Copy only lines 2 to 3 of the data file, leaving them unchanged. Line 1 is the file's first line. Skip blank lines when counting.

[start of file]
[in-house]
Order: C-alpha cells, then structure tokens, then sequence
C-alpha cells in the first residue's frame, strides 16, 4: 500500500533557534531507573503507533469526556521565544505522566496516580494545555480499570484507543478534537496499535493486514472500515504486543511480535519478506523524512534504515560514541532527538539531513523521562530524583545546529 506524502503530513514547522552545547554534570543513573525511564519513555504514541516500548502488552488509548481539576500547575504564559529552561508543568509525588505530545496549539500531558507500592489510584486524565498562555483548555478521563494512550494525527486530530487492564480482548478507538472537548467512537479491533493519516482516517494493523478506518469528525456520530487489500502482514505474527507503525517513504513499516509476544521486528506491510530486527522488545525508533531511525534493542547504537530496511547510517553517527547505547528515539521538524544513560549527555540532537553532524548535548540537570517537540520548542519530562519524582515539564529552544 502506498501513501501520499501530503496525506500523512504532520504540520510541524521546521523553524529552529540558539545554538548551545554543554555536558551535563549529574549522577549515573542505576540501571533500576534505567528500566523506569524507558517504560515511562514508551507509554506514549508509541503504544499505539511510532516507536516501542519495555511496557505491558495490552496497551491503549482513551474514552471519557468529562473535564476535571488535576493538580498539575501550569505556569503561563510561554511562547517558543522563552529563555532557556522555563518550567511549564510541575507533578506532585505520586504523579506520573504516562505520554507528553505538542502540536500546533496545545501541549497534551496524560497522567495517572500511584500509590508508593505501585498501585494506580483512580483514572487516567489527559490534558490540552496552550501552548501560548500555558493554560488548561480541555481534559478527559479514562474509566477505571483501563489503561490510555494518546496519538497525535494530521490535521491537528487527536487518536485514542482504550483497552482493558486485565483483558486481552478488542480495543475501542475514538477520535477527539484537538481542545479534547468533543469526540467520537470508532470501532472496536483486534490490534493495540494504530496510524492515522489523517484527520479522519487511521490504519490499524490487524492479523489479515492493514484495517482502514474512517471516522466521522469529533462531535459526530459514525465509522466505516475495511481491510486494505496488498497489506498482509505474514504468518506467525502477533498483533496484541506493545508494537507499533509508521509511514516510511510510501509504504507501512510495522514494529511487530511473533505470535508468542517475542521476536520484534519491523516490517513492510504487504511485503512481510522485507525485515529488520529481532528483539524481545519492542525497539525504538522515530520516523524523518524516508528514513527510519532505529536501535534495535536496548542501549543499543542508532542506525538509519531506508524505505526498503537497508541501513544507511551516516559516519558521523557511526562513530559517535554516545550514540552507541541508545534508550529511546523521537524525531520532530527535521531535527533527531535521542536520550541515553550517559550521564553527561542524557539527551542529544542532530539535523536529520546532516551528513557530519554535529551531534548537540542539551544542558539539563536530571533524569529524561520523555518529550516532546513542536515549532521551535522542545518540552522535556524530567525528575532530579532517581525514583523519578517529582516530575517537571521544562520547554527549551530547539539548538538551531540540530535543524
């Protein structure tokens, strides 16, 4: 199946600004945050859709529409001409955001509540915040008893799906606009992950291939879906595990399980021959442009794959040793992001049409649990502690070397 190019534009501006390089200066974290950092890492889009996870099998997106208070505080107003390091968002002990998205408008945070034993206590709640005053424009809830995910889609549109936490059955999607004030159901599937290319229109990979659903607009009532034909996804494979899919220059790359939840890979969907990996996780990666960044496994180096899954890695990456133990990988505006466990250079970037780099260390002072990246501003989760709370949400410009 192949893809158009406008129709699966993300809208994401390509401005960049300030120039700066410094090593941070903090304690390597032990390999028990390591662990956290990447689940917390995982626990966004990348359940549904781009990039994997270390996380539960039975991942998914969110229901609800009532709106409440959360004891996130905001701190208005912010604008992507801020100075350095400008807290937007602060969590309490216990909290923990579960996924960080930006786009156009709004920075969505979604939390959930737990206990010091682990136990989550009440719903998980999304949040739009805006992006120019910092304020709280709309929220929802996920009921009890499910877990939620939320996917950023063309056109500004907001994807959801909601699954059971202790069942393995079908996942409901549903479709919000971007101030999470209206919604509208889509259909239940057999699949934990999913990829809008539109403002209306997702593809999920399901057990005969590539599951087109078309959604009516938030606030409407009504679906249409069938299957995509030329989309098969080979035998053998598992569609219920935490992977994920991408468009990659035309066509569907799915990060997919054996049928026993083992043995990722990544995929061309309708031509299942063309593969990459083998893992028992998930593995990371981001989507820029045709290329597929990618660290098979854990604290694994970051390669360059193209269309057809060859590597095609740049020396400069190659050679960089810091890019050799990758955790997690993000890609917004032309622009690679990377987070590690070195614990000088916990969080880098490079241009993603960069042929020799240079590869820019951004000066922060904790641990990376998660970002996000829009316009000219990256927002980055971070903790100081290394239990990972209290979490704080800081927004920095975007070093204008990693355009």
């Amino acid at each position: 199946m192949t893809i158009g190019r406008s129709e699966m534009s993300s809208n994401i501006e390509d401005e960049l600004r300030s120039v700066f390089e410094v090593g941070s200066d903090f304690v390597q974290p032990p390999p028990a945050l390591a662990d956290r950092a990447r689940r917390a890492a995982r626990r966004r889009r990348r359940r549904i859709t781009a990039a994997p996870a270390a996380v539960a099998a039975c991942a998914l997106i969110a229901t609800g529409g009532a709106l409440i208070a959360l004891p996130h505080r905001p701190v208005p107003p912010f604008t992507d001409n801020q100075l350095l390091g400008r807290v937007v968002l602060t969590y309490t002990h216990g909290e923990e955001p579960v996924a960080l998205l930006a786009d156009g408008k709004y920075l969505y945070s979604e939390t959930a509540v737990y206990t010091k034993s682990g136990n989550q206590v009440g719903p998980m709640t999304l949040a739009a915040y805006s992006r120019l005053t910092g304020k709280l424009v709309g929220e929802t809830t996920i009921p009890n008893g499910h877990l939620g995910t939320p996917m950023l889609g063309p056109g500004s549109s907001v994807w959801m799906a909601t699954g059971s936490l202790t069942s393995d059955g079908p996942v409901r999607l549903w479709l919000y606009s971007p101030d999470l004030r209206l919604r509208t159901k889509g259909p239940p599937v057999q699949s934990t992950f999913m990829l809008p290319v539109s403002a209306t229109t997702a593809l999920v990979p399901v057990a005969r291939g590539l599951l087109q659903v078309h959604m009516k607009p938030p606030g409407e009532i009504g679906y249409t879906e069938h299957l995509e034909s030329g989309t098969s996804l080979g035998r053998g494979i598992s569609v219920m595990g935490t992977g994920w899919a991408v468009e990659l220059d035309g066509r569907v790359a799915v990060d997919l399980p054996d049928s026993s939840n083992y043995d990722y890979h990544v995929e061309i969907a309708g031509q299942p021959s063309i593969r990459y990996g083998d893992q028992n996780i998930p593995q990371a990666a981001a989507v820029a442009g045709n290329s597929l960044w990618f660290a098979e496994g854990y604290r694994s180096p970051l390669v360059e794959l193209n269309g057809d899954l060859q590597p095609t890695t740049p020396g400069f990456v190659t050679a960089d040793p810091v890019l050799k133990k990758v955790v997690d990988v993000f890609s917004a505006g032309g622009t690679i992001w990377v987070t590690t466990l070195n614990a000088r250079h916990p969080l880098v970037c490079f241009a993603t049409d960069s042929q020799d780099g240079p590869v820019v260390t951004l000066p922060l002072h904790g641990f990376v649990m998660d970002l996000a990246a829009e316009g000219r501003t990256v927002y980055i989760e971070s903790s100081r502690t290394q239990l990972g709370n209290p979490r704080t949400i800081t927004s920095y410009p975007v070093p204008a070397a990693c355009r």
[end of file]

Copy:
Order: C-alpha cells, then structure tokens, then sequence
C-alpha cells in the first residue's frame, strides 16, 4: 500500500533557534531507573503507533469526556521565544505522566496516580494545555480499570484507543478534537496499535493486514472500515504486543511480535519478506523524512534504515560514541532527538539531513523521562530524583545546529 506524502503530513514547522552545547554534570543513573525511564519513555504514541516500548502488552488509548481539576500547575504564559529552561508543568509525588505530545496549539500531558507500592489510584486524565498562555483548555478521563494512550494525527486530530487492564480482548478507538472537548467512537479491533493519516482516517494493523478506518469528525456520530487489500502482514505474527507503525517513504513499516509476544521486528506491510530486527522488545525508533531511525534493542547504537530496511547510517553517527547505547528515539521538524544513560549527555540532537553532524548535548540537570517537540520548542519530562519524582515539564529552544 502506498501513501501520499501530503496525506500523512504532520504540520510541524521546521523553524529552529540558539545554538548551545554543554555536558551535563549529574549522577549515573542505576540501571533500576534505567528500566523506569524507558517504560515511562514508551507509554506514549508509541503504544499505539511510532516507536516501542519495555511496557505491558495490552496497551491503549482513551474514552471519557468529562473535564476535571488535576493538580498539575501550569505556569503561563510561554511562547517558543522563552529563555532557556522555563518550567511549564510541575507533578506532585505520586504523579506520573504516562505520554507528553505538542502540536500546533496545545501541549497534551496524560497522567495517572500511584500509590508508593505501585498501585494506580483512580483514572487516567489527559490534558490540552496552550501552548501560548500555558493554560488548561480541555481534559478527559479514562474509566477505571483501563489503561490510555494518546496519538497525535494530521490535521491537528487527536487518536485514542482504550483497552482493558486485565483483558486481552478488542480495543475501542475514538477520535477527539484537538481542545479534547468533543469526540467520537470508532470501532472496536483486534490490534493495540494504530496510524492515522489523517484527520479522519487511521490504519490499524490487524492479523489479515492493514484495517482502514474512517471516522466521522469529533462531535459526530459514525465509522466505516475495511481491510486494505496488498497489506498482509505474514504468518506467525502477533498483533496484541506493545508494537507499533509508521509511514516510511510510501509504504507501512510495522514494529511487530511473533505470535508468542517475542521476536520484534519491523516490517513492510504487504511485503512481510522485507525485515529488520529481532528483539524481545519492542525497539525504538522515530520516523524523518524516508528514513527510519532505529536501535534495535536496548542501549543499543542508532542506525538509519531506508524505505526498503537497508541501513544507511551516516559516519558521523557511526562513530559517535554516545550514540552507541541508545534508550529511546523521537524525531520532530527535521531535527533527531535521542536520550541515553550517559550521564553527561542524557539527551542529544542532530539535523536529520546532516551528513557530519554535529551531534548537540542539551544542558539539563536530571533524569529524561520523555518529550516532546513542536515549532521551535522542545518540552522535556524530567525528575532530579532517581525514583523519578517529582516530575517537571521544562520547554527549551530547539539548538538551531540540530535543524